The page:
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Managing climate risk – first steps in financial markets

  • Based on current policies we are projected to reach 3.0°C of global warming by the end of the century;
  • Economic stress and damage from natural disasters reached USD 165 billion in 2018 alone;
  • Environmental concerns dominate the top risks by both impact and likelihood;
  • Analysts and investors have taken the first steps to measure, mitigate and monitor climate risk.

Climate reality

The last five years have been the warmest years on record globally. Climate scientist Ed Hawkins intuitively conveys these global warming trends with his “Warming Stripes”1, a data visualization graphic that portrays past temperature trends using a series of colored stripes chronologically ordered. Each stripe illustrates the global temperature averaged over one year, with shades of blue representing cooler years and red, warmer years2.

Figure 1: Warming Stripes Globe 1850-2018

Global surface temperature has already risen slightly over 1°C above pre-industrial levels and, based on policies currently in place around the world (which remained unchanged after the last climate conference in Madrid – COP25), we are projected to reach 3.0°C of warming by the end of the century3. This is twice as much as what climate experts warn us will be the limit to avoid the most severe economic, social and environmental consequences. At the current emission rates, we will reach our carbon budget for 1.5°C in only 10 years4.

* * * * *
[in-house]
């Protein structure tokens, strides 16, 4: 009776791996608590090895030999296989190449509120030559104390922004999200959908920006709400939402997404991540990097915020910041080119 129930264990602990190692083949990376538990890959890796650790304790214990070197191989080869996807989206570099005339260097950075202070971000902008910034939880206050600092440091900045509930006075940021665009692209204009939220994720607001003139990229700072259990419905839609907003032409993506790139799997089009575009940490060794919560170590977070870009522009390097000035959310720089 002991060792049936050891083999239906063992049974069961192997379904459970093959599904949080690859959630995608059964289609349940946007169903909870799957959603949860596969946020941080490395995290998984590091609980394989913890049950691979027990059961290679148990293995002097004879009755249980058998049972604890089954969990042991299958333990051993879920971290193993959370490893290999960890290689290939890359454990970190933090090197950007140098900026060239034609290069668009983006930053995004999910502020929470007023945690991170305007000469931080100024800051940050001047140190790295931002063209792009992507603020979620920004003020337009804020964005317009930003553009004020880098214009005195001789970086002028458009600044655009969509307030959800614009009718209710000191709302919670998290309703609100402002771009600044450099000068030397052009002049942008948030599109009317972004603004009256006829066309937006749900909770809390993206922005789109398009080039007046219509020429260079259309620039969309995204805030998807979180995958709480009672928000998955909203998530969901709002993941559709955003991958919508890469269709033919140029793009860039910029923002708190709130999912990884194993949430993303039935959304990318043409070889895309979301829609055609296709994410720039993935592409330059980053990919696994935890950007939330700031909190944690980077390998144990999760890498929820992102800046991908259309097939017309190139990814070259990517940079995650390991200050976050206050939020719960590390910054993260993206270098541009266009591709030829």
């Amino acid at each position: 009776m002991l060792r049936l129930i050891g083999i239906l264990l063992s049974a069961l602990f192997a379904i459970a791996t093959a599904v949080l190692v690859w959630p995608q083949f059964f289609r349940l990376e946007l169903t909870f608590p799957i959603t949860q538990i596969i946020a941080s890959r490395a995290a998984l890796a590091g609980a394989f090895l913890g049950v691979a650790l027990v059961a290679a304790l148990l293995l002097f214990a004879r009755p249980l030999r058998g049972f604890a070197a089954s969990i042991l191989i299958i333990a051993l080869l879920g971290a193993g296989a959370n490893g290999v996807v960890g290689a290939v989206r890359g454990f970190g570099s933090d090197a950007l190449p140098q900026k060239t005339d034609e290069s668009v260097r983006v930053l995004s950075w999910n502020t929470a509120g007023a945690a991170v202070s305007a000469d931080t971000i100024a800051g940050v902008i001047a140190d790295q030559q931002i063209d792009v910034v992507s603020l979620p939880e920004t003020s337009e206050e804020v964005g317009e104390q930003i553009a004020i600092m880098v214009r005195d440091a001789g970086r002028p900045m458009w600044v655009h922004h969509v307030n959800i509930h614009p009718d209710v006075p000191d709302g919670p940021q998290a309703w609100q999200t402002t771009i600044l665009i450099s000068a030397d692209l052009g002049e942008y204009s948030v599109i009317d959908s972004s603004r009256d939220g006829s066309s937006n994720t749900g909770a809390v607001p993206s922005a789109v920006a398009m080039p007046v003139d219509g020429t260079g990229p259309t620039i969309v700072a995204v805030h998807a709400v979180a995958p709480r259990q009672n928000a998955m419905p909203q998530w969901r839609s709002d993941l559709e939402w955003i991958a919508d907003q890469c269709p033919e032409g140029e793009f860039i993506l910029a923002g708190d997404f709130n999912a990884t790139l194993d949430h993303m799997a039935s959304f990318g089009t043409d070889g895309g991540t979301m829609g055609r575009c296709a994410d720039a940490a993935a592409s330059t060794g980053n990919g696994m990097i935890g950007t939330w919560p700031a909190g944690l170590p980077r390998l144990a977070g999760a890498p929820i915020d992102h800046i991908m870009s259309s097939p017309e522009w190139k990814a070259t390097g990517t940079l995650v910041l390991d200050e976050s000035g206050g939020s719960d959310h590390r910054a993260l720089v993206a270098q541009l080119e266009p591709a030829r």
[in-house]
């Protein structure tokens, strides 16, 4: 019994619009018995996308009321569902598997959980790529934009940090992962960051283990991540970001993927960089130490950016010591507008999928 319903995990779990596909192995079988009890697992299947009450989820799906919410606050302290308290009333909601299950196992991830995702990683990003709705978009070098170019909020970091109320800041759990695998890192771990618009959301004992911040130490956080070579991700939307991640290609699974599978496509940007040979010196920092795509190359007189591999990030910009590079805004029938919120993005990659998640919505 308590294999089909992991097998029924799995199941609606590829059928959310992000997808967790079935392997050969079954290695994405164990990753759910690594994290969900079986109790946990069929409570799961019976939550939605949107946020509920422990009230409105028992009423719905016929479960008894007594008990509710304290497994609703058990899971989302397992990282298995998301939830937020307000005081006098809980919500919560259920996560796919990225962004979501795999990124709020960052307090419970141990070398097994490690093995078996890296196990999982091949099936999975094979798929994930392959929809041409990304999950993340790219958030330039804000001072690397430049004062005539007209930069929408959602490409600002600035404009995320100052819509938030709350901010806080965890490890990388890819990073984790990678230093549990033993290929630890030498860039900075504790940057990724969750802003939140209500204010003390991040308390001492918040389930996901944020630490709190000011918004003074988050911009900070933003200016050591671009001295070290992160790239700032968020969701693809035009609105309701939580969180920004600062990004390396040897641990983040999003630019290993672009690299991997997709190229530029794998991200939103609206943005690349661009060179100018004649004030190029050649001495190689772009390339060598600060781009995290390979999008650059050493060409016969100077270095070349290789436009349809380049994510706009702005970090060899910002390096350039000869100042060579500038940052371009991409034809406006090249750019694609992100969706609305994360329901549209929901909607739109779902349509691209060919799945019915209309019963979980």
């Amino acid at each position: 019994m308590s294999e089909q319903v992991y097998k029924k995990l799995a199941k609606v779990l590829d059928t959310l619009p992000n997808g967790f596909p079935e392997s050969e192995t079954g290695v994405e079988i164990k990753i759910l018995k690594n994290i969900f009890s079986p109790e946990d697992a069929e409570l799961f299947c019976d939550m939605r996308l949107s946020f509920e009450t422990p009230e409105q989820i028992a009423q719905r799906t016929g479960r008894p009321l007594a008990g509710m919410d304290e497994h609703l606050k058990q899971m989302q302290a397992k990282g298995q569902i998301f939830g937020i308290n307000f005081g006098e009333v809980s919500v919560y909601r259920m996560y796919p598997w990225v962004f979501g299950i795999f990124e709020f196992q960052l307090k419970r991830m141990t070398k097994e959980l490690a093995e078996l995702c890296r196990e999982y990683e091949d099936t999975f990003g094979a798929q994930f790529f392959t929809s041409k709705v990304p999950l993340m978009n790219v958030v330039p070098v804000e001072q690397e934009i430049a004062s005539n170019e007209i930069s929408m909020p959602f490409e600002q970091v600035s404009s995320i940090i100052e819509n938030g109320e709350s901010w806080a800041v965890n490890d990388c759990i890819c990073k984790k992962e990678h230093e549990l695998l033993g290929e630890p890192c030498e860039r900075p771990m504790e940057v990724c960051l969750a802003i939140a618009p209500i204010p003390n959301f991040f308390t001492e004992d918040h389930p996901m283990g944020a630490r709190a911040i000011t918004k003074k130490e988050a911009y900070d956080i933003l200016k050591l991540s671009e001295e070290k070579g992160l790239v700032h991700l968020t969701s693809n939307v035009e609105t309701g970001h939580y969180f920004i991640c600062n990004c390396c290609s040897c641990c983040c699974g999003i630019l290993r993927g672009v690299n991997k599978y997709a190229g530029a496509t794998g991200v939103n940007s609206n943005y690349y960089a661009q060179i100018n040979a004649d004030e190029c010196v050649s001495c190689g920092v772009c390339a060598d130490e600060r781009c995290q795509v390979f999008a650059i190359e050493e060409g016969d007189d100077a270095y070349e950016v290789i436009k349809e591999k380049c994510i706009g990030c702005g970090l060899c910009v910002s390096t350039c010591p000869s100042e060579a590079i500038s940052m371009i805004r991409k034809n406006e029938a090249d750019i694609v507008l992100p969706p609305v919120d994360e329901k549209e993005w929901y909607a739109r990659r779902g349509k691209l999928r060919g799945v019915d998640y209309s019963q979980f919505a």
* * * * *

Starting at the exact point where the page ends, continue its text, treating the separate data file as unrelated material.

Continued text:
We are confronted with a global climate crisis and the point of no return is no longer over the horizon, it is in sight and hurtling towards us.

Antonio Guterres, UN Secretary-General, December 2019

Warming consequences

With temperatures rising, climate related disasters have become more frequent and more intense, and with climate disaster striking harder, consequences are frightening. Oceans warms, impacting the life of marine ecosystems; glaciers melt; animal species suffer important losses, with humans not being invulnerable to it as crop yields drop while global population continues to increase. Extreme weather events have already been forcing people to migrate and by 2050 the U.N. estimates there will be more than 200 million climate refugees.5

The economic impacts of climate change are already visible. In 2018 alone, according to the 2020 Global Risk Report of WEF6, economic stress and damage from natural disasters totaled USD 165 billion, 50% of which was uninsured. Moreover, according to CDP7, a group of the world’s biggest companies representing almost USD 17 trillion in market capitalization have valued the climate risks to their businesses at almost USD 1 trillion, with many likely to hit within the next 5 years8.

Awareness seems finally here

After many scientific papers, reports, global conferences and debates, and after the hard evidence of many natural disasters, it seems that the global multi-stakeholder community is finally realizing the threats caused by climate change and the material effects on our economy and its businesses. In fact, in 2020, for the first time in the history of the Global Risks Perception Survey prepared by the World Economic Forum, environmental concerns dominate the top risks by both impact and likelihood.